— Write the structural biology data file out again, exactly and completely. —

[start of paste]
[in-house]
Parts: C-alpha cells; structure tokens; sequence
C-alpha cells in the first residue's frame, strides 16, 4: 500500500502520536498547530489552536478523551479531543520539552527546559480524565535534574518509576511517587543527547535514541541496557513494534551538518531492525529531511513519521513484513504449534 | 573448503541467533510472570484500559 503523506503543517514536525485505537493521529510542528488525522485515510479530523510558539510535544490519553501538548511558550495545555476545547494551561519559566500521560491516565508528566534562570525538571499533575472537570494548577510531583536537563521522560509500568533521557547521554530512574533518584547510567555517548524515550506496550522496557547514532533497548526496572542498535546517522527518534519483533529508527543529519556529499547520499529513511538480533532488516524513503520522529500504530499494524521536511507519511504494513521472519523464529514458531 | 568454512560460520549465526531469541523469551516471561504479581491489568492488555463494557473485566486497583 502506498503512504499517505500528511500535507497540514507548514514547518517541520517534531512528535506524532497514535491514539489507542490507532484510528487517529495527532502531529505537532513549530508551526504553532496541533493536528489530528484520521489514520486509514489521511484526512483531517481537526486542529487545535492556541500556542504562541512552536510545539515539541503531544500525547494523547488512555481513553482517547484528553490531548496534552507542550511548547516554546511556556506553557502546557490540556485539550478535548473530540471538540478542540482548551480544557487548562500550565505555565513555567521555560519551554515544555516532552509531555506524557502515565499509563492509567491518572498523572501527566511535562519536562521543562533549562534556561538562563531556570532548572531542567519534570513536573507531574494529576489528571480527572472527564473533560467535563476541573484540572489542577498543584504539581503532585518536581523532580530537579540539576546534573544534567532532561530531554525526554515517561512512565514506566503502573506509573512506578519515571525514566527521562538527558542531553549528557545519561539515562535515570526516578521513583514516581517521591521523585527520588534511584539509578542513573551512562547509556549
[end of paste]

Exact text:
[in-house]
Parts: C-alpha cells; structure tokens; sequence
C-alpha cells in the first residue's frame, strides 16, 4: 500500500502520536498547530489552536478523551479531543520539552527546559480524565535534574518509576511517587543527547535514541541496557513494534551538518531492525529531511513519521513484513504449534 | 573448503541467533510472570484500559 503523506503543517514536525485505537493521529510542528488525522485515510479530523510558539510535544490519553501538548511558550495545555476545547494551561519559566500521560491516565508528566534562570525538571499533575472537570494548577510531583536537563521522560509500568533521557547521554530512574533518584547510567555517548524515550506496550522496557547514532533497548526496572542498535546517522527518534519483533529508527543529519556529499547520499529513511538480533532488516524513503520522529500504530499494524521536511507519511504494513521472519523464529514458531 | 568454512560460520549465526531469541523469551516471561504479581491489568492488555463494557473485566486497583 502506498503512504499517505500528511500535507497540514507548514514547518517541520517534531512528535506524532497514535491514539489507542490507532484510528487517529495527532502531529505537532513549530508551526504553532496541533493536528489530528484520521489514520486509514489521511484526512483531517481537526486542529487545535492556541500556542504562541512552536510545539515539541503531544500525547494523547488512555481513553482517547484528553490531548496534552507542550511548547516554546511556556506553557502546557490540556485539550478535548473530540471538540478542540482548551480544557487548562500550565505555565513555567521555560519551554515544555516532552509531555506524557502515565499509563492509567491518572498523572501527566511535562519536562521543562533549562534556561538562563531556570532548572531542567519534570513536573507531574494529576489528571480527572472527564473533560467535563476541573484540572489542577498543584504539581503532585518536581523532580530537579540539576546534573544534567532532561530531554525526554515517561512512565514506566503502573506509573512506578519515571525514566527521562538527558542531553549528557545519561539515562535515570526516578521513583514516581517521591521523585527520588534511584539509578542513573551512562547509556549